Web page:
than actual possession or control of [documents]; it also contemplates a
party’s legal right or practical ability to obtain [documents] from a [nonparty] to the action. Moreover, [a] party must make a reasonable search of
all sources reasonably likely to contain responsive documents. The term “all
sources” includes plaintiff’s attorney, expert, insurance company, accountant,
spouse, agent, etc. Typically, what must be shown to establish control over
documents in the possession of a non-party is that there is a relationship,
either because of some affiliation, employment or statute, such that a party
is able to command release of certain documents by the non-party person or
entity in actual possession.
Duarte v. St. Paul Fire & Marine Ins. Co., No. EP-14-CV-305-KC, 2015 WL 7709433,
at *5 (W.D. Tex. Sept. 25, 2015) (quotations omitted) (citing S. Filter Media, LLC v.
Halter, No. 13-116-JJB-RLB, 2014 WL 4278788, at *5 (M.D. La. Aug. 29, 2014); Luv N’
Care Ltd. v. Groupo Rimar, No. 14-2491, 2015 WL 3756308, at *2 (W.D. La. June 15,
2015); White v. State Farm Mut. Auto. Ins. Co., No. 09-000991-BAJ-DLD, 2011 WL
3423388, at *2 & n.3 (M.D. La. Aug. 4, 2011)).
“The concept of ‘control’ . . . is often highly fact-specific, [but certainly includes
when] the party to whom the request is made has the legal right to obtain the document,
even though in fact it has no copy.” 8B C. Wright, A. Miller, M. Kane, R. Marcus and A.
Steinman, Federal Practice & Procedure § 2210 (3d ed.) (avail. on Westlaw) (hereafter
“Wright & Miller”) (citing U.S. Int’l Trade Comm’n v. ASAT, Inc., 411 F.3d 245 (D.C.
Cir. 2005); Searock v. Stripling, 736 F.2d 650, 653 (11th Cir. 1984); Costa v. Kerzner Int’l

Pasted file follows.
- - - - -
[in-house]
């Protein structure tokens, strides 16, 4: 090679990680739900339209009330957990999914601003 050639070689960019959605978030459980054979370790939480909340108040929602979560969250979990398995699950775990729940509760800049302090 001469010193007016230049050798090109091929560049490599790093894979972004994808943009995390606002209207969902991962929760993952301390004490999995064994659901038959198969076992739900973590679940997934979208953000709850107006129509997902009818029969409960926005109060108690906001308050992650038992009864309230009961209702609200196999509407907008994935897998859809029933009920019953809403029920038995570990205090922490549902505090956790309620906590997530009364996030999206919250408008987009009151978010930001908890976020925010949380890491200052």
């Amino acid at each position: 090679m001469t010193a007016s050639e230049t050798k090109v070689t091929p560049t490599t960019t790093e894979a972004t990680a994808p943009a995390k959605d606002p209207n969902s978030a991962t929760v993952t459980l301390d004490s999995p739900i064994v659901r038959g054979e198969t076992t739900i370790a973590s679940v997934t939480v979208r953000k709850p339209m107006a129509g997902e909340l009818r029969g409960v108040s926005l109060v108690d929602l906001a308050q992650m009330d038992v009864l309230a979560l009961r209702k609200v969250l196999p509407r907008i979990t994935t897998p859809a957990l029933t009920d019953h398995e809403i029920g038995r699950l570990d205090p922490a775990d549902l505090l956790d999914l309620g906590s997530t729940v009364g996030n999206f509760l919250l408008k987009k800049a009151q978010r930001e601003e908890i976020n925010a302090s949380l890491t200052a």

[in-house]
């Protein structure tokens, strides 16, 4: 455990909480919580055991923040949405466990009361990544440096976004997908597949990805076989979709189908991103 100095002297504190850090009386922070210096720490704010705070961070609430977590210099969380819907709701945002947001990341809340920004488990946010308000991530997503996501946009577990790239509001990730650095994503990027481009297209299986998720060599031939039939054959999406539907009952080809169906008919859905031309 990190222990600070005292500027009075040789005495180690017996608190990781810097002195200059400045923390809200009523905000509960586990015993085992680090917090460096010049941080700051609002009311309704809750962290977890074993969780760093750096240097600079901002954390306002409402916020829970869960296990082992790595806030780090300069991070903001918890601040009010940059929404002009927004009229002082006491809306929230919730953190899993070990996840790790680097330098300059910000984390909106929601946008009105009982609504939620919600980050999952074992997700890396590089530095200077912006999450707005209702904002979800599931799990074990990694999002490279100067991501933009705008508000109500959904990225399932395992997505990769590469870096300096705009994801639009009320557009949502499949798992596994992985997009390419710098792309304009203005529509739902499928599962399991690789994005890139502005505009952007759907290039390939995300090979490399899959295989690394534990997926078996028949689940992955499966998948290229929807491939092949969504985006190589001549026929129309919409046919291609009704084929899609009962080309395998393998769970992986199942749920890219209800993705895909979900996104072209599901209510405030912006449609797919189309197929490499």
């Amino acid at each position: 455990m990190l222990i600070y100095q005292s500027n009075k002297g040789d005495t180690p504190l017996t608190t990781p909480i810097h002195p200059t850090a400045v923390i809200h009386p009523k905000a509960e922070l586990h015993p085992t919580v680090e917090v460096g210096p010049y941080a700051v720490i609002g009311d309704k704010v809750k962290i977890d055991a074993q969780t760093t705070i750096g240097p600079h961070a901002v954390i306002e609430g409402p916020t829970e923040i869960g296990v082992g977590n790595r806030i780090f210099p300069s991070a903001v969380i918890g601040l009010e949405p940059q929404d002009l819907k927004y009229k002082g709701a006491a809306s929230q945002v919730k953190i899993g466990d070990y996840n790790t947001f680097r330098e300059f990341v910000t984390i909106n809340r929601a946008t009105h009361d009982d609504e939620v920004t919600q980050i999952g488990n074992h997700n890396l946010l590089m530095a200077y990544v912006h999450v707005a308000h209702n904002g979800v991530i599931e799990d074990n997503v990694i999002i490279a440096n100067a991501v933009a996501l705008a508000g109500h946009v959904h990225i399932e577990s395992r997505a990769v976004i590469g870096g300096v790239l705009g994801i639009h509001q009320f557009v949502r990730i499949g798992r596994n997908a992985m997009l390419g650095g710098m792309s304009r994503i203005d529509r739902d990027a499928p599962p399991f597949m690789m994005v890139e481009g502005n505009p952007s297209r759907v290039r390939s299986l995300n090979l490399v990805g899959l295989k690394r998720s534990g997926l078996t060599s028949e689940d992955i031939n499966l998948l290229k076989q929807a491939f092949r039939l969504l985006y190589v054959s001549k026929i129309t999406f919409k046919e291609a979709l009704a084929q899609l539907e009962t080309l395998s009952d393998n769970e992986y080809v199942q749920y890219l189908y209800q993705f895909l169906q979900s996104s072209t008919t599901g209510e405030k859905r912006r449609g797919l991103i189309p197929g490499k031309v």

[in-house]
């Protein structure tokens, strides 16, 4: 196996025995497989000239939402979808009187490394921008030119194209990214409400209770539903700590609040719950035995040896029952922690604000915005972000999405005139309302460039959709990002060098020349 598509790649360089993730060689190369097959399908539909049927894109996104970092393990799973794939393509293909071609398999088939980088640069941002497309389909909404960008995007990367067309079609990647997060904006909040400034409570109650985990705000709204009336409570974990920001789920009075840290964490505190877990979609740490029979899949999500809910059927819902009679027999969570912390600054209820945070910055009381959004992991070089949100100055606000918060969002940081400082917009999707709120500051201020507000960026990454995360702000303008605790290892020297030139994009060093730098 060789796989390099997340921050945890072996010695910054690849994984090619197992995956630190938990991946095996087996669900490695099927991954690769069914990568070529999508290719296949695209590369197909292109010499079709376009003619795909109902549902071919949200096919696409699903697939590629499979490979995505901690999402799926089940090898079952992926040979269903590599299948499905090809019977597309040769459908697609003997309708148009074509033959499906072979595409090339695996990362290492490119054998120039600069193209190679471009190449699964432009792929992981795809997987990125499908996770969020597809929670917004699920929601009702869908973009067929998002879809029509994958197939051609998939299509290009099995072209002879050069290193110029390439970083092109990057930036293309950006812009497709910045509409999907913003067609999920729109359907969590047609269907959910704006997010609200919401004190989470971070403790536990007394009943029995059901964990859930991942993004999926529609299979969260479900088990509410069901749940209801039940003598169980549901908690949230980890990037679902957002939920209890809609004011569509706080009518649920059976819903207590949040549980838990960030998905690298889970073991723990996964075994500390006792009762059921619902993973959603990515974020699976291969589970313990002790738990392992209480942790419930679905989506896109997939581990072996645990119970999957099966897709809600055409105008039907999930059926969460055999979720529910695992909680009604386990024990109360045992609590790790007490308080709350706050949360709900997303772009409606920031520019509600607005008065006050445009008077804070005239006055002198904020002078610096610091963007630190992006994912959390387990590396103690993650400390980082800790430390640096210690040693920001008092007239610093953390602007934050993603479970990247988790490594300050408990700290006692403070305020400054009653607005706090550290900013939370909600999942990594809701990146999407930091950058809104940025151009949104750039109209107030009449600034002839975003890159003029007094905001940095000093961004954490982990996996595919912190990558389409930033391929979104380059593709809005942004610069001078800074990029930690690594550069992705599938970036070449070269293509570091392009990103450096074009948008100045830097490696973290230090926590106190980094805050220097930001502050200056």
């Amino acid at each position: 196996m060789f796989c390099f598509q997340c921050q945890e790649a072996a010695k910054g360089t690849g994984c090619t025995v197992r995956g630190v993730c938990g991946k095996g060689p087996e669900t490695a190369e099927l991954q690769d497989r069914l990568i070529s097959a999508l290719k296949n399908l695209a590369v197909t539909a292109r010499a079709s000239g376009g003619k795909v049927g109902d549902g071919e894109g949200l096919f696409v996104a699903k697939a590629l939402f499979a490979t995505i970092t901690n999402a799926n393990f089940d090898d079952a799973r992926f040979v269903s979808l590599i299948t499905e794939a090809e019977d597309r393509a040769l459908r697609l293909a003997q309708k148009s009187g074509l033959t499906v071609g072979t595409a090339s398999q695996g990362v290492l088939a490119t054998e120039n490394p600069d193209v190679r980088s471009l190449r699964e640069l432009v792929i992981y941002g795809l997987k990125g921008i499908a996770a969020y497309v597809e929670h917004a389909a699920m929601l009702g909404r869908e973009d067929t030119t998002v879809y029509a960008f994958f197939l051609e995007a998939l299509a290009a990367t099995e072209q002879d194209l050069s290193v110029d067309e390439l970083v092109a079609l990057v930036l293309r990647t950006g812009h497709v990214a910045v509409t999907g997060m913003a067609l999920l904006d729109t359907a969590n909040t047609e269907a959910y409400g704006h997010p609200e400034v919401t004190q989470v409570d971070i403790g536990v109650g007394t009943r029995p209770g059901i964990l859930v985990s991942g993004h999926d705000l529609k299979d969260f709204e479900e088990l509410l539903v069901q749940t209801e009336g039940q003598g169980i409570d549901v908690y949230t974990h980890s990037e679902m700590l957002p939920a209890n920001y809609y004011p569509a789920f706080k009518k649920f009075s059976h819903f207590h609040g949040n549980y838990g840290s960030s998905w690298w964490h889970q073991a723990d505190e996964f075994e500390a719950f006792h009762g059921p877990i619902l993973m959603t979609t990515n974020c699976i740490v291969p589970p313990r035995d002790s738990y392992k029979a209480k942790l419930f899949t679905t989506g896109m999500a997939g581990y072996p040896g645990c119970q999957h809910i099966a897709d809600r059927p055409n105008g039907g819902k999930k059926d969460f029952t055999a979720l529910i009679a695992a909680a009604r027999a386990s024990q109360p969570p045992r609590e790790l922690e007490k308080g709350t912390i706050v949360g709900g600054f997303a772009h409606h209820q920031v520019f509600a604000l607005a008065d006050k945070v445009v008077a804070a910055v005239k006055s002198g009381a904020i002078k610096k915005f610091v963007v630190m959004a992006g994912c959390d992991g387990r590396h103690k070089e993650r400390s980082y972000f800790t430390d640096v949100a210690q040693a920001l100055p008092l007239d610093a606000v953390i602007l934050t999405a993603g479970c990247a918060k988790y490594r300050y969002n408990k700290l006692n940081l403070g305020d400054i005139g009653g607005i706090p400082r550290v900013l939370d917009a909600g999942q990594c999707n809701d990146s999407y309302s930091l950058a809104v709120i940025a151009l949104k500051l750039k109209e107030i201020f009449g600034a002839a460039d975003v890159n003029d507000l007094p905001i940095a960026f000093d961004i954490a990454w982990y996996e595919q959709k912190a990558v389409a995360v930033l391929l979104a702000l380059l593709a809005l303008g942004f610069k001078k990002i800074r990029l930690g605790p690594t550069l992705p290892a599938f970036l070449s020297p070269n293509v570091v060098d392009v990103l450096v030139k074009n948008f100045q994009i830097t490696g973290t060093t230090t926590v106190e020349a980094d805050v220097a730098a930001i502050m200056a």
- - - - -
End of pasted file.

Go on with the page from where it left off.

Resorts, Inc., 277 F.R.D. 468 (S.D. Fla. 2011); Colon v. Blades, 268 F.R.D. 129 (D.P.R.
2010); In re NTL, Inc. Secs. Litig., 244 F.R.D. 179 (S.D.N.Y. 2007); Mt. Hawley Ins. Co.
v. Felman Prod., Inc., 269 F.R.D. 609 (S.D. W. Va. 2010)) (emphasis added). Factors to
consider in determining whether a party has “control” of materials include “whether the
litigant . . . could secure materials from [a] nonparty corporation to meet its own business
needs, and whether, by virtue of stock ownership or otherwise, one . . . effectively controls
the other.” Id. text at n.8. “[Under some circumstances courts interpret the control concept
to go beyond whether the litigant has a legal right to obtain materials and focus on practical
ability to obtain them.” Id. text at n.12 (emphasis added).
Because a corporation or other business entity may act only through the persons
connected with it, possession, custody or control includes that exercised by the party’s
employees, agents and managers. As “former owners and top officers” of defendant,
Fuente and Romero are precisely the kinds of individuals who owe an obligation to their
ex-corporate employer to provide the requested materials upon request and from whom the
corporate defendant would be expected to have a practical ability to obtain them. Counsel
for defendant points out that the same materials have recently been requested from codefendants Fuente and Romero. It appears, however, that responses from them are not yet
due. One way or the other, the requested materials must be produced to plaintiff. To avoid
duplication and cumulation, IT IS ORDERED that counsel for all defendants must confer
immediately upon receipt of this order and coordinate their production of these materials,
if they exist, since their former close relationship establishes that, among them, they have
possession, custody or control.
The motion is denied, at least at this time, as to Request for Production No. 43,
which requests broad-ranging forensic imaging of defendant’s “computer/server” systems.
Unlike the discovery that is the subject of the interrogatories and requests for production
addressed above, neither the relevance nor the proportionality of the forensic imaging